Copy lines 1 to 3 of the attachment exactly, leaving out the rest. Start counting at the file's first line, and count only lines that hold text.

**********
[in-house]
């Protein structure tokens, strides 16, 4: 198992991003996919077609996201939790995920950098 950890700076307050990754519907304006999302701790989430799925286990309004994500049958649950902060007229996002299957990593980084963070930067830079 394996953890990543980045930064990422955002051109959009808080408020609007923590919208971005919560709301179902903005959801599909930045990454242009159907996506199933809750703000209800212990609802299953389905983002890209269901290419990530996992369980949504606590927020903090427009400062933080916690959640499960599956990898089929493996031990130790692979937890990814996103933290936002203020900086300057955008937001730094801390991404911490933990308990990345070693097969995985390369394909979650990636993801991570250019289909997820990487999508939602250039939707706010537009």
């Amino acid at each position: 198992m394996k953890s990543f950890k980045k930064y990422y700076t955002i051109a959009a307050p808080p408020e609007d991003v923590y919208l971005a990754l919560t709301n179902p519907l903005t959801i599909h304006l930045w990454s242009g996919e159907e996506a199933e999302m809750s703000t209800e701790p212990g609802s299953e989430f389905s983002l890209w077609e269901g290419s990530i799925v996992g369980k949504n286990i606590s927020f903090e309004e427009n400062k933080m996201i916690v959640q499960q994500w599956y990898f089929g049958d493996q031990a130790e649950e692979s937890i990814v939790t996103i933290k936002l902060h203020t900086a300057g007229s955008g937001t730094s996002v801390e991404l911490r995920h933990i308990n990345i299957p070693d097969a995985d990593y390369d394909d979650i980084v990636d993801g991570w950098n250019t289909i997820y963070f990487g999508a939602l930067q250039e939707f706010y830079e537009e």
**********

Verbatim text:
[in-house]
């Protein structure tokens, strides 16, 4: 198992991003996919077609996201939790995920950098 950890700076307050990754519907304006999302701790989430799925286990309004994500049958649950902060007229996002299957990593980084963070930067830079 394996953890990543980045930064990422955002051109959009808080408020609007923590919208971005919560709301179902903005959801599909930045990454242009159907996506199933809750703000209800212990609802299953389905983002890209269901290419990530996992369980949504606590927020903090427009400062933080916690959640499960599956990898089929493996031990130790692979937890990814996103933290936002203020900086300057955008937001730094801390991404911490933990308990990345070693097969995985390369394909979650990636993801991570250019289909997820990487999508939602250039939707706010537009």
């Amino acid at each position: 198992m394996k953890s990543f950890k980045k930064y990422y700076t955002i051109a959009a307050p808080p408020e609007d991003v923590y919208l971005a990754l919560t709301n179902p519907l903005t959801i599909h304006l930045w990454s242009g996919e159907e996506a199933e999302m809750s703000t209800e701790p212990g609802s299953e989430f389905s983002l890209w077609e269901g290419s990530i799925v996992g369980k949504n286990i606590s927020f903090e309004e427009n400062k933080m996201i916690v959640q499960q994500w599956y990898f089929g049958d493996q031990a130790e649950e692979s937890i990814v939790t996103i933290k936002l902060h203020t900086a300057g007229s955008g937001t730094s996002v801390e991404l911490r995920h933990i308990n990345i299957p070693d097969a995985d990593y390369d394909d979650i980084v990636d993801g991570w950098n250019t289909i997820y963070f990487g999508a939602l930067q250039e939707f706010y830079e537009e």